While shale drilling in the U.S. is on the rise again, prices need to climb nearer to $60/bbl for U.S. producers to have a “substantial” boost in activity, the International Energy Agency said.
Producers remain “cautious on outlook,” and further drilling increases this year may be “limited,” the IEA said in its monthly report.
Drillers hired more rigs this year as U.S. oil prices staged a rally that saw futures close at $51.23/bbl in June, the highest so far this year. There were 381 active rigs as of Aug. 5, the highest number since March 18, according to Baker Hughes Inc. data. That number remains more than 75% below the October 2014 peak, the IEA said.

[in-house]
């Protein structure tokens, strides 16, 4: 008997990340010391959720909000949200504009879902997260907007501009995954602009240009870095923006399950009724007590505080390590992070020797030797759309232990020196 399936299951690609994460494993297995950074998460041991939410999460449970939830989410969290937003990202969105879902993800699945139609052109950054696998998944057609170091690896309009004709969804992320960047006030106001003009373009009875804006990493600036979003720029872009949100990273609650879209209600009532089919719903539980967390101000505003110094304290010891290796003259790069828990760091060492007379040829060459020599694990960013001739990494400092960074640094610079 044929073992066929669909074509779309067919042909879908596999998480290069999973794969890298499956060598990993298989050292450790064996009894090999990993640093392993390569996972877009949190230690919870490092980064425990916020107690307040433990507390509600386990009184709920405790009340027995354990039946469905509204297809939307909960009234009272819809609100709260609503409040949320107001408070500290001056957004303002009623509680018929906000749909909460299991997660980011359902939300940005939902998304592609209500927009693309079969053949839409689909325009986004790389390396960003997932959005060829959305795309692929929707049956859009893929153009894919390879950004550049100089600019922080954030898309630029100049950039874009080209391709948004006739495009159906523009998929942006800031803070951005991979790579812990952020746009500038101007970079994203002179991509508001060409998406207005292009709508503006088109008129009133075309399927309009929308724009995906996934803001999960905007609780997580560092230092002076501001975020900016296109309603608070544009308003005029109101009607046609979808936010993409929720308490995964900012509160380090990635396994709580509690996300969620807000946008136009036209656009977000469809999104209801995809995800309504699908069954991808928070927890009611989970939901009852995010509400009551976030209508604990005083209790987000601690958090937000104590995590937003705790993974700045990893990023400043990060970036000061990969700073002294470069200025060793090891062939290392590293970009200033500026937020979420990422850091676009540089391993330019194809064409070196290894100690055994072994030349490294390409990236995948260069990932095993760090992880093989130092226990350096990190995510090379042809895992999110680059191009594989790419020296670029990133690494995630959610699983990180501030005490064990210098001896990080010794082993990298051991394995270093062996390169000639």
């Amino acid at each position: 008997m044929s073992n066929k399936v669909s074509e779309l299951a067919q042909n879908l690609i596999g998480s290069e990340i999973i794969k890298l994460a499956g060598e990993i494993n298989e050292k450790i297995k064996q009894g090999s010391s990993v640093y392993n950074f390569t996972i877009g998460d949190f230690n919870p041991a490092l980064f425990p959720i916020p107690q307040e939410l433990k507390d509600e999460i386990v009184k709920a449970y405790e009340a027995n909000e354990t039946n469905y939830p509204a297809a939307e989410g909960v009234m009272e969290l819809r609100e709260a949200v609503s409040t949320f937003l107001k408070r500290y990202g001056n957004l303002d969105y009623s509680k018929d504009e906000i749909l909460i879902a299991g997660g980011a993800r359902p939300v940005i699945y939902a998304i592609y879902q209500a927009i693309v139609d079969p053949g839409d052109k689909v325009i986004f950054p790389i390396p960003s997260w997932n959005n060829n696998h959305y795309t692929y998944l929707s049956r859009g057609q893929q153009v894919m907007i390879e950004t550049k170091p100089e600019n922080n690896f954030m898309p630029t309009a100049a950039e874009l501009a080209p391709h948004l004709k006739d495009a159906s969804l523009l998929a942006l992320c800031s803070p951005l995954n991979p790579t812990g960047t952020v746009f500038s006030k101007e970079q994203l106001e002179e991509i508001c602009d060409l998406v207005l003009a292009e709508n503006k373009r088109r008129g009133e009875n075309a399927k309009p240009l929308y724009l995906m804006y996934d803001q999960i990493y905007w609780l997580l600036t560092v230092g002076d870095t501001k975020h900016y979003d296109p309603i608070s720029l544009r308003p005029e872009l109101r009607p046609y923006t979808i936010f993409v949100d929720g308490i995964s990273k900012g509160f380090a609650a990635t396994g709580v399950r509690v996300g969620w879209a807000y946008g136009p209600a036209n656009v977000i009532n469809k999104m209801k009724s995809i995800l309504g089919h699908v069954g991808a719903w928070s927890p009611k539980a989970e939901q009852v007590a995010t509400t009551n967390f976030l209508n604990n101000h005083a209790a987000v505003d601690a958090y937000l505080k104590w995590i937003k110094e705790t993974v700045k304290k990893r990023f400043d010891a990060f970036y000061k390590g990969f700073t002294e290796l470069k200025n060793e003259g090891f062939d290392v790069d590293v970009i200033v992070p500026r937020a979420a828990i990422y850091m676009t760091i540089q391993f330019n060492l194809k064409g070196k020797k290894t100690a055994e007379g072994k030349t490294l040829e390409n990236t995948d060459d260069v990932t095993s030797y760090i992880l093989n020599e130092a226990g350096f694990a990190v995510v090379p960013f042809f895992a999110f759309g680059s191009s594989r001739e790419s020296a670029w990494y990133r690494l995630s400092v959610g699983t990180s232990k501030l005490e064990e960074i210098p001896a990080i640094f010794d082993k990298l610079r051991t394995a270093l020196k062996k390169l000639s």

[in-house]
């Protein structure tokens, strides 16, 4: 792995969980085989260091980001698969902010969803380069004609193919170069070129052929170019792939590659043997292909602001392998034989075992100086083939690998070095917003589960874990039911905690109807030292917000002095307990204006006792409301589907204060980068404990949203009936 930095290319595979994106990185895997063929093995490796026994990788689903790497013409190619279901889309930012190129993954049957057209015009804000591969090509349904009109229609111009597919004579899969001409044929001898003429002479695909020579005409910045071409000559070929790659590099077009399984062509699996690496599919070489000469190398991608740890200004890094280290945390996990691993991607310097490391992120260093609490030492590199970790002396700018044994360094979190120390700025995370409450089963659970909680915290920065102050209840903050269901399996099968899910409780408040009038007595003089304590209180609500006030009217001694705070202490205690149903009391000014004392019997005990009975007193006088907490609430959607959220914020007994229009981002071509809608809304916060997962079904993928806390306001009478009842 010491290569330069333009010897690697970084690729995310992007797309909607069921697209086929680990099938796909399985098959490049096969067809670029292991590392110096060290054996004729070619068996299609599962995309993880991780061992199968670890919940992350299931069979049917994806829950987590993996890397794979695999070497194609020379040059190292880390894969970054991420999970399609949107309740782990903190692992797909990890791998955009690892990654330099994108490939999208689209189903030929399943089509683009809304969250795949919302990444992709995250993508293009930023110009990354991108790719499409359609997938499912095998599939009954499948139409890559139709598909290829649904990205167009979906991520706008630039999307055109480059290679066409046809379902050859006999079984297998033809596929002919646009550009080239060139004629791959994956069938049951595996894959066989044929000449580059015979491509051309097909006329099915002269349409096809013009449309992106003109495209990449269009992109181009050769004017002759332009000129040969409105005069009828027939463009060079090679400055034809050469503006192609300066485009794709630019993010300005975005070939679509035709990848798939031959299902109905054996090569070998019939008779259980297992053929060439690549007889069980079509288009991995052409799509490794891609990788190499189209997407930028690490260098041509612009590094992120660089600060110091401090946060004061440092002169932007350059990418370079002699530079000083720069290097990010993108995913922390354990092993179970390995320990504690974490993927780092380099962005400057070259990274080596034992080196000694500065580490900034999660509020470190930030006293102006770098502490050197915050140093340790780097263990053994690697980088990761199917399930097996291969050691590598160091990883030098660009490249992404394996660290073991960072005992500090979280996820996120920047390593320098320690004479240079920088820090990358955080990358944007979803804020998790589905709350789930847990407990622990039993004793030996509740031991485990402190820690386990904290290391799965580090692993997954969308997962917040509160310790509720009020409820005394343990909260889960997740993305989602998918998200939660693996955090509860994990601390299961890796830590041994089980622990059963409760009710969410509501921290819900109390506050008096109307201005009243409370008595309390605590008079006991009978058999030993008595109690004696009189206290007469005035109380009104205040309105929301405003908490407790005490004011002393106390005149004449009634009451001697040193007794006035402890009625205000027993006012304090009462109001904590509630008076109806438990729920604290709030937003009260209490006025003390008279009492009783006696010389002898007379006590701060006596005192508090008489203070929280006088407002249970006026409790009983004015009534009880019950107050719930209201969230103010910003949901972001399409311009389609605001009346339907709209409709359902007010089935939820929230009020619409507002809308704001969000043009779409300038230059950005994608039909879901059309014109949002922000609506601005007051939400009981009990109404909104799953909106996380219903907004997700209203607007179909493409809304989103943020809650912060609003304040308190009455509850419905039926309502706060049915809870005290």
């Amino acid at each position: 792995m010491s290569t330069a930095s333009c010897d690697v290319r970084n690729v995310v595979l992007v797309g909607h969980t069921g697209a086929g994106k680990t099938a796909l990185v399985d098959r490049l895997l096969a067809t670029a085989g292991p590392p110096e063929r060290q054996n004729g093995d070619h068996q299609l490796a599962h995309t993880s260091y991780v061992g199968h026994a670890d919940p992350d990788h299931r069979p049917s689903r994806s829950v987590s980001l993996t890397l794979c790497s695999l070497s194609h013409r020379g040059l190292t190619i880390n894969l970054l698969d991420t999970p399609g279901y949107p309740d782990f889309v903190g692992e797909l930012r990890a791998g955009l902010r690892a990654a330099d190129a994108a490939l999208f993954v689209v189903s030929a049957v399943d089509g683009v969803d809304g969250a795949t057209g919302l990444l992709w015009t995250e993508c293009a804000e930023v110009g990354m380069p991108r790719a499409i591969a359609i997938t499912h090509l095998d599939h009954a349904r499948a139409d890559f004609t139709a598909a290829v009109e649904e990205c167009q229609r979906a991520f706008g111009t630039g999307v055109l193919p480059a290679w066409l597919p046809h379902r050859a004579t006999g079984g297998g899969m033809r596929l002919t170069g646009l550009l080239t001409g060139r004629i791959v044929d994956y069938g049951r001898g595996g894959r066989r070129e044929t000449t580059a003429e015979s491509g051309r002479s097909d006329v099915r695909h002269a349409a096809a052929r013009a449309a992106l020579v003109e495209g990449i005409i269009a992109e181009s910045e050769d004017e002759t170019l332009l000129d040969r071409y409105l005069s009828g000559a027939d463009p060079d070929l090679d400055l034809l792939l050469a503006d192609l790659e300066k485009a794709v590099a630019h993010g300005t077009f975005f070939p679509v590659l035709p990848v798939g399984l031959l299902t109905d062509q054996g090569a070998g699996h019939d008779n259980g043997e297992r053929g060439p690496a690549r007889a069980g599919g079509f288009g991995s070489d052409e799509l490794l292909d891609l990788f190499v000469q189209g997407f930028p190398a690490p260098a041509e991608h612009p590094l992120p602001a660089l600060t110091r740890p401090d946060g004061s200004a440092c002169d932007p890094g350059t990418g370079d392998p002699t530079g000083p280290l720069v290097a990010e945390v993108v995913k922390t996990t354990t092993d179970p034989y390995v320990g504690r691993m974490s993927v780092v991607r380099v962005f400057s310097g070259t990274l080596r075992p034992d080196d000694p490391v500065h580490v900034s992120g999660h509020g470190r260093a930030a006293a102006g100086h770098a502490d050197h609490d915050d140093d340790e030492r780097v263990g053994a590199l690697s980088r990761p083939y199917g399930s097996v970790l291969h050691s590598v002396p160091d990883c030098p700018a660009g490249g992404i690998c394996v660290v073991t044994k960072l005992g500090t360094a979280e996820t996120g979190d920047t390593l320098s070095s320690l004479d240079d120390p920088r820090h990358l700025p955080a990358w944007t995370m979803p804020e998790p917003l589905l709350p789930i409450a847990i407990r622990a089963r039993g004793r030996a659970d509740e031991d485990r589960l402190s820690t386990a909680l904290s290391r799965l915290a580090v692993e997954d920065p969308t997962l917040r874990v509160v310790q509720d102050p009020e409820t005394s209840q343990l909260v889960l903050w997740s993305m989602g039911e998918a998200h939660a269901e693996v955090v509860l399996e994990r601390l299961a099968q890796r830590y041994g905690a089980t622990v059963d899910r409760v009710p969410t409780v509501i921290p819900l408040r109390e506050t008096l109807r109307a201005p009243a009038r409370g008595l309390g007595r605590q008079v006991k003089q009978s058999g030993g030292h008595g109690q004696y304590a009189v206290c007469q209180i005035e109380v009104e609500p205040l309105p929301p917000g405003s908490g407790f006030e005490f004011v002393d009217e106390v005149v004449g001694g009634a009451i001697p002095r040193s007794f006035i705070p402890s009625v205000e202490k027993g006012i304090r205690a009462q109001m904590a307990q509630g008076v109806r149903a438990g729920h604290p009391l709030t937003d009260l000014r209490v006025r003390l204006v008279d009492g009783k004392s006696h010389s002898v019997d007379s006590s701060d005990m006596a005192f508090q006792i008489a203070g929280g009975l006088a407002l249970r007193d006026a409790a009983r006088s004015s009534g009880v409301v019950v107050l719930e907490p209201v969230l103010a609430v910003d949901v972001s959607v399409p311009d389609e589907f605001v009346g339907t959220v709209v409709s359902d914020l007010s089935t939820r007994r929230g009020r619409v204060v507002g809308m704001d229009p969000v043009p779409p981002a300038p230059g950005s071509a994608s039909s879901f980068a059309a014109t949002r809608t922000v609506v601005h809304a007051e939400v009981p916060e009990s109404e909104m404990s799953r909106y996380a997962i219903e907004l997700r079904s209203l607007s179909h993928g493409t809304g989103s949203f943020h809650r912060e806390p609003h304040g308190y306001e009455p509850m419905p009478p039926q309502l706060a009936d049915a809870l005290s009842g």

Despite the gains in the rig count, the IEA reiterated its view that shale oil production will decline by half a million barrels a day this year with a further drop of 200,000 bpd next year. The number of completed wells will drop by half this year compared with last year, it said.
U.S. oil production has dropped 12% to 8.445 MMbpd from a record 9.61 MMbpd in June last year, according to data from the Energy Information Administration.